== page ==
Renewable energy can power Indonesia’s Islands, for less

The announcement last week of new mobile and diesel gas contracts for various locations around Indonesia is short-sighted, expensive and risky due to the requirement for diesel imports, according to the Institute for Energy Economics and Financial Analysis (IEEFA).

While the President and the Energy Minister have made bold statements supporting renewable energy for remote and rural electrification, including a plan to install solar photovoltaics in 2,500 villages between 2019-2020, electricity provider PLN is continuing to plan for the procurement of diesel generators for up to 400 locations in Indonesia.

“Renewable energy makes economic sense for Indonesia’s small islands and isolated locations, and reduces the need for imported diesel,” said Sara-Jane Ahmed, Manilla-based energy analyst for IEEFA.

“Given the continued rapid reduction in cost of renewable energy, implementing diesel generation risks burdening Indonesia with years of unnecessary high-cost power delivered by out-dated technology. Today, Indonesia has a major opportunity to look forward, not back.”

A recent IEEFA report highlights how small islands need to modernize outdated imported diesel fuel power generation systems and how solar- and wind-powered grids on these islands can supply affordable, reliable, more efficient, more secure, and cleaner power.

Sumba Island in Indonesia is a powerful case in point of how the uptake of renewables has reduced electricity prices. In 2009, electricity produced by imported diesel fuel cost $0.26/kWh.

A 50% reduction in the use of imported diesel via the use of storage, wind power, solar power, and hydro power resulted in end-user cost savings of 35%, equivalent to approximately $0.09/kWh. The switch to a renewable micro-grid energy power also limited the need for costly new transmission and distribution infrastructure.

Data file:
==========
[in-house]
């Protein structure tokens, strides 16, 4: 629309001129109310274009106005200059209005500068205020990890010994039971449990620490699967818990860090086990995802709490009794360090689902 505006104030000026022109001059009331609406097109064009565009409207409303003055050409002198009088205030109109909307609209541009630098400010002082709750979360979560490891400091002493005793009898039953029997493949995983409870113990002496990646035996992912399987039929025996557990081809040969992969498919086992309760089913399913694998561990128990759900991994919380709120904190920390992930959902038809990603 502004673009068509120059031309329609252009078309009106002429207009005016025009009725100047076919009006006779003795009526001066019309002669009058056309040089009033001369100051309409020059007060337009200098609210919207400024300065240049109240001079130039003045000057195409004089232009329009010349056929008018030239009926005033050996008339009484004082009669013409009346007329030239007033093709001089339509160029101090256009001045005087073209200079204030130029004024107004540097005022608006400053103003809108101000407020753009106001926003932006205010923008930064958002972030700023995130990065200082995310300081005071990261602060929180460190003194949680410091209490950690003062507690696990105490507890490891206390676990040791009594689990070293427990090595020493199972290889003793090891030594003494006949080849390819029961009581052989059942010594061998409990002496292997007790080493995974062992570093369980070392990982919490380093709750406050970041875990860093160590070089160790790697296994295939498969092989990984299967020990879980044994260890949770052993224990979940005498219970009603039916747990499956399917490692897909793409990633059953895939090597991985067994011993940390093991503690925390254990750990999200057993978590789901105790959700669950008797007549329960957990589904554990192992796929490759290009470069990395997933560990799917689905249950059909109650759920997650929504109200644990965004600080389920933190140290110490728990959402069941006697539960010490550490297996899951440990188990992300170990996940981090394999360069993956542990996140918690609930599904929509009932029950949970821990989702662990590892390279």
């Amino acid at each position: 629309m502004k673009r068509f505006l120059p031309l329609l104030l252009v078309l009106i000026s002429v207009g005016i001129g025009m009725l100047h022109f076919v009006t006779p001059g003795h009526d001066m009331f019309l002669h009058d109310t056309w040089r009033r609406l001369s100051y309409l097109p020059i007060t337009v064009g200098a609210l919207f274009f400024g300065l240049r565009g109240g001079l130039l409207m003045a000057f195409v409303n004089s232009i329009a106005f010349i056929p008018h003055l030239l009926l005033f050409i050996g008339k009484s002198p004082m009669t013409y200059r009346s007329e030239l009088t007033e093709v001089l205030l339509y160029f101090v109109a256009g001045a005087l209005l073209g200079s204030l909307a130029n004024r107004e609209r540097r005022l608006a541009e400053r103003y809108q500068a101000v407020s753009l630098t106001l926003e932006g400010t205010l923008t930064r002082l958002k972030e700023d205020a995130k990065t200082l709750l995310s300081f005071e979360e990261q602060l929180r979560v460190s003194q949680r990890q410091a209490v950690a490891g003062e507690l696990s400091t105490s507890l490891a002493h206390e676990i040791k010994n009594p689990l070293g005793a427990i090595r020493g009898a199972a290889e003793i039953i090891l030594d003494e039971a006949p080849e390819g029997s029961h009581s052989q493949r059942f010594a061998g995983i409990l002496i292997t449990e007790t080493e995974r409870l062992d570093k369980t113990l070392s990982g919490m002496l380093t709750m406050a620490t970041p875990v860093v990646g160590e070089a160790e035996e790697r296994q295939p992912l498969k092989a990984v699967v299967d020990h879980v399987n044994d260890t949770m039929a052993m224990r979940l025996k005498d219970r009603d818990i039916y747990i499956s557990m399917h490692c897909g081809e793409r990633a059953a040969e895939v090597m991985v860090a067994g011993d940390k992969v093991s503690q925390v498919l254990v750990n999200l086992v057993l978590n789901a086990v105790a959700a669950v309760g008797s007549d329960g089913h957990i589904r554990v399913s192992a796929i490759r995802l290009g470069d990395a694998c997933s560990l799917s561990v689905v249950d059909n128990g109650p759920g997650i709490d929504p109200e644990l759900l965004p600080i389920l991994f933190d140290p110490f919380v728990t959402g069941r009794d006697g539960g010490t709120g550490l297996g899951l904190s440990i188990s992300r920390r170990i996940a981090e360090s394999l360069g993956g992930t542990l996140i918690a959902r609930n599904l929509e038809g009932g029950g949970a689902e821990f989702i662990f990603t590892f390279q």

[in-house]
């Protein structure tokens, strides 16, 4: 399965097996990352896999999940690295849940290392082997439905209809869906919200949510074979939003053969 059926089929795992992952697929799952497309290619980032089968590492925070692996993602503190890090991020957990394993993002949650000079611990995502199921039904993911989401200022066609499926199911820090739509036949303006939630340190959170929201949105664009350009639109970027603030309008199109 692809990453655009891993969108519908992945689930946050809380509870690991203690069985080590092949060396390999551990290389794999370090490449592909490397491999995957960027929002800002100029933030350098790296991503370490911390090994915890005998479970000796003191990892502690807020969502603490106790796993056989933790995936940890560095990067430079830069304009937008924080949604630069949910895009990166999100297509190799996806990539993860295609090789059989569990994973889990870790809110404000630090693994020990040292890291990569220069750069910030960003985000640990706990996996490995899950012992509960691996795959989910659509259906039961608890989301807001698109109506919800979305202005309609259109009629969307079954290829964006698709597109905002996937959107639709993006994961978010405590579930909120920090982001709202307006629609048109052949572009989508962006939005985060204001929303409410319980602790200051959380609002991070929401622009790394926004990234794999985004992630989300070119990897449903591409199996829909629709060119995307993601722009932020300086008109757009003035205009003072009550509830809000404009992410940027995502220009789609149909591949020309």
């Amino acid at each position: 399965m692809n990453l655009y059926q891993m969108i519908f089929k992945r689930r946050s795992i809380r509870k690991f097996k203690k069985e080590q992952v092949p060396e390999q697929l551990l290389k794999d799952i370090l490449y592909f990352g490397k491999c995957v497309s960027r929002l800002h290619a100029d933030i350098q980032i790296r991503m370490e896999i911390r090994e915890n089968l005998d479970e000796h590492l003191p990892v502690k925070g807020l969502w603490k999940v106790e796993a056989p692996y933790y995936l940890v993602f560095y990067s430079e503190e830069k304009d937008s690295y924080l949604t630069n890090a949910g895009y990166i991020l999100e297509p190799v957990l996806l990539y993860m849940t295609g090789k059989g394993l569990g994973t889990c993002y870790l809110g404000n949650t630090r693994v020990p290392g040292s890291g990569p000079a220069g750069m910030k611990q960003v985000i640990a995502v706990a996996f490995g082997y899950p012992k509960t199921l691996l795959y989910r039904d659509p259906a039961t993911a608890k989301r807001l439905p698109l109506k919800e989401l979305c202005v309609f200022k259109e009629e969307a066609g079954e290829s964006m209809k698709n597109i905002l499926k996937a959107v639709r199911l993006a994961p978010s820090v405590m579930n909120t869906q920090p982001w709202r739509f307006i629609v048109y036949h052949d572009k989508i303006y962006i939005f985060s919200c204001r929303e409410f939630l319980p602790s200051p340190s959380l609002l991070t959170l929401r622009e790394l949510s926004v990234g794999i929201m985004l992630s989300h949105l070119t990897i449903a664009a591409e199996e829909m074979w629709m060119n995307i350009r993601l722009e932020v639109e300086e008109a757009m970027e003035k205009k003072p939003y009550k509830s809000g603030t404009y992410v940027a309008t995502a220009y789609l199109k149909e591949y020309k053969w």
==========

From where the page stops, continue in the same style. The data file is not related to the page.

According to Bloomberg New Energy Finance, solar-powered electricity costs have fallen by 99% since 1976 and 90% since 2009 while the cost of wind-powered generation has fallen 50% since 2009. As solar power, especially, is added to a grid, the cost of each additional unit of capacity to producers goes down, a phenomenon that stands to drive solar’s eventual domination of energy mixes.

“Indonesia has embarked on the important task of boosting electricity access to its remote and rural areas as part of its drive to achieve an electrification rate of 100% by 2024 from 85% in 2015,” said Ahmed.

“Developing small island grids is a key strategy to advance inclusive and modern development. Renewable technologies and batteries can complement these national objectives and drive economic growth by improving the affordability and reliability of electricity.”

“Indonesia needs an electricity market free of subsidies. Removing all subsidies in addition to allowing for technology agnostic procurement policies will enable a level playing field to drive low electricity rates.”

“Key to driving electrification is not subsidised fuels such as diesel, but delivering on government promises to roll-out affordable and effective clean energy.”

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